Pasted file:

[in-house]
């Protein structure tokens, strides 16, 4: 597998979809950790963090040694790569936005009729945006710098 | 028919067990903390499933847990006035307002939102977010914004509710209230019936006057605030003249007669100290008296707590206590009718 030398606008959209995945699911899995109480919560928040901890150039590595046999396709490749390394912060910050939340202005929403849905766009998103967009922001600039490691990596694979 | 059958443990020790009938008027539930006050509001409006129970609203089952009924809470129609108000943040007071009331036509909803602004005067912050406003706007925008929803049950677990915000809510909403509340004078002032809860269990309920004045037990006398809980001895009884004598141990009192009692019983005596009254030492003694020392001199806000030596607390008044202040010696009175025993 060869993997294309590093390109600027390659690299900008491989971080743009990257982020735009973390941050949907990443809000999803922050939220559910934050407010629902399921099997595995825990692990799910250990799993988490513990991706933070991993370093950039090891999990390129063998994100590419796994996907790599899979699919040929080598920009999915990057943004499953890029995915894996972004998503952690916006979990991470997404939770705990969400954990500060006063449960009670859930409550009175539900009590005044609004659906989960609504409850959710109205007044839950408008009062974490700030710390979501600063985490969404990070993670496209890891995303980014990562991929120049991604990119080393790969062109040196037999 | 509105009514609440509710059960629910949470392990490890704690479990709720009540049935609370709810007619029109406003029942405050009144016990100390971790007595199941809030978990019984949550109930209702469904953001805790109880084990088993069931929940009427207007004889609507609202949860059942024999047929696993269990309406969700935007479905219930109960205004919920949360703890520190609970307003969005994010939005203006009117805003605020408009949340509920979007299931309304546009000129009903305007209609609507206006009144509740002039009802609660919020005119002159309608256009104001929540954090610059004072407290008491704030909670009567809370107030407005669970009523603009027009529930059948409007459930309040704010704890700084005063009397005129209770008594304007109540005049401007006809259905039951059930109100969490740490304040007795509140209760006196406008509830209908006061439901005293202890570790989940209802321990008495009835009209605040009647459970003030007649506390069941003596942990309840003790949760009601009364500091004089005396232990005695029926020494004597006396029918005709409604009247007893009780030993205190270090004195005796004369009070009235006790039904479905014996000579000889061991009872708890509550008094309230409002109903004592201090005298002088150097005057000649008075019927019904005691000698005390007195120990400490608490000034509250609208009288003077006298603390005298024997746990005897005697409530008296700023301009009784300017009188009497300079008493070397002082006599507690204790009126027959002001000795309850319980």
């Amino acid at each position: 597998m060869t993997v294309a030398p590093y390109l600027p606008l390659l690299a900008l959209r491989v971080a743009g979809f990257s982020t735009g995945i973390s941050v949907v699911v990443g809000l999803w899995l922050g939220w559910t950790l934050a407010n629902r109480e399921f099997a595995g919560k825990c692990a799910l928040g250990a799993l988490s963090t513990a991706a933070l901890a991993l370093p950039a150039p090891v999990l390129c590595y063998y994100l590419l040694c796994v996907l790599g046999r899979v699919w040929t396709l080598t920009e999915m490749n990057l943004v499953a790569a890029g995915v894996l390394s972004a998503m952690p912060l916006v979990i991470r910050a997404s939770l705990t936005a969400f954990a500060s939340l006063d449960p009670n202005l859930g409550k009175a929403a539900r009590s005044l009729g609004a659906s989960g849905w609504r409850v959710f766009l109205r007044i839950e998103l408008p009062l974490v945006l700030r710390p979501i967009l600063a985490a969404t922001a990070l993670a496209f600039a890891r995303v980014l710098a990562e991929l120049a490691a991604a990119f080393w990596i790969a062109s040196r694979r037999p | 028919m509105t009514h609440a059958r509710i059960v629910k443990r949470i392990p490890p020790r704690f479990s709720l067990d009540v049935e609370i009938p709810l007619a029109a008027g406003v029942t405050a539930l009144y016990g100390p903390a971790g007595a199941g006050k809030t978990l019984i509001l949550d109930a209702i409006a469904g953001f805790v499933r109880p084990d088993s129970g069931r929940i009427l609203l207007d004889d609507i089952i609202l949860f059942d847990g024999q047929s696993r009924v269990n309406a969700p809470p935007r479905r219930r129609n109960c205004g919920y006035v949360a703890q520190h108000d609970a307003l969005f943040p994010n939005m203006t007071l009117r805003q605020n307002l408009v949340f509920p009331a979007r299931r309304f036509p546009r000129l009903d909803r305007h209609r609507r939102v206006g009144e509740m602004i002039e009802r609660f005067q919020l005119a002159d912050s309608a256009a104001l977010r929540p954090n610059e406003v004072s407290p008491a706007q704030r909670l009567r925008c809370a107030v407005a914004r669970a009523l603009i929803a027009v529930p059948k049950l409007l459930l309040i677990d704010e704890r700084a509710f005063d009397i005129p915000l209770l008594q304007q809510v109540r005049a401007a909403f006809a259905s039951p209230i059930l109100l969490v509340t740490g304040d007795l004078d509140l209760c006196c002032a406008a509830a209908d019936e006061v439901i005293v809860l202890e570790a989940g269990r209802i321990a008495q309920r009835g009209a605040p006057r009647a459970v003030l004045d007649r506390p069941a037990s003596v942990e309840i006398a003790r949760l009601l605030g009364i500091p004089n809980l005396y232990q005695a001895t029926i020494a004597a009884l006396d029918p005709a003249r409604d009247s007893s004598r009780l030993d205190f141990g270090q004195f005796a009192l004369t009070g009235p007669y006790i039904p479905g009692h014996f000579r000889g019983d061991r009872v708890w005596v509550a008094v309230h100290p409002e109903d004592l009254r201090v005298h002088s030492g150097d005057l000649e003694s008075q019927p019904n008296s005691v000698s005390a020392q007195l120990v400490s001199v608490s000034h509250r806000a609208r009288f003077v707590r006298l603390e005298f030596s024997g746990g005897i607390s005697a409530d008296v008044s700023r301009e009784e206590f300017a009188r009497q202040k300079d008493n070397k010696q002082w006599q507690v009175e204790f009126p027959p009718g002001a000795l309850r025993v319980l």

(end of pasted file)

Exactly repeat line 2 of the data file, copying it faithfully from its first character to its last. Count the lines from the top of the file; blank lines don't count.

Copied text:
């Protein structure tokens, strides 16, 4: 597998979809950790963090040694790569936005009729945006710098 | 028919067990903390499933847990006035307002939102977010914004509710209230019936006057605030003249007669100290008296707590206590009718 030398606008959209995945699911899995109480919560928040901890150039590595046999396709490749390394912060910050939340202005929403849905766009998103967009922001600039490691990596694979 | 059958443990020790009938008027539930006050509001409006129970609203089952009924809470129609108000943040007071009331036509909803602004005067912050406003706007925008929803049950677990915000809510909403509340004078002032809860269990309920004045037990006398809980001895009884004598141990009192009692019983005596009254030492003694020392001199806000030596607390008044202040010696009175025993 060869993997294309590093390109600027390659690299900008491989971080743009990257982020735009973390941050949907990443809000999803922050939220559910934050407010629902399921099997595995825990692990799910250990799993988490513990991706933070991993370093950039090891999990390129063998994100590419796994996907790599899979699919040929080598920009999915990057943004499953890029995915894996972004998503952690916006979990991470997404939770705990969400954990500060006063449960009670859930409550009175539900009590005044609004659906989960609504409850959710109205007044839950408008009062974490700030710390979501600063985490969404990070993670496209890891995303980014990562991929120049991604990119080393790969062109040196037999 | 509105009514609440509710059960629910949470392990490890704690479990709720009540049935609370709810007619029109406003029942405050009144016990100390971790007595199941809030978990019984949550109930209702469904953001805790109880084990088993069931929940009427207007004889609507609202949860059942024999047929696993269990309406969700935007479905219930109960205004919920949360703890520190609970307003969005994010939005203006009117805003605020408009949340509920979007299931309304546009000129009903305007209609609507206006009144509740002039009802609660919020005119002159309608256009104001929540954090610059004072407290008491704030909670009567809370107030407005669970009523603009027009529930059948409007459930309040704010704890700084005063009397005129209770008594304007109540005049401007006809259905039951059930109100969490740490304040007795509140209760006196406008509830209908006061439901005293202890570790989940209802321990008495009835009209605040009647459970003030007649506390069941003596942990309840003790949760009601009364500091004089005396232990005695029926020494004597006396029918005709409604009247007893009780030993205190270090004195005796004369009070009235006790039904479905014996000579000889061991009872708890509550008094309230409002109903004592201090005298002088150097005057000649008075019927019904005691000698005390007195120990400490608490000034509250609208009288003077006298603390005298024997746990005897005697409530008296700023301009009784300017009188009497300079008493070397002082006599507690204790009126027959002001000795309850319980």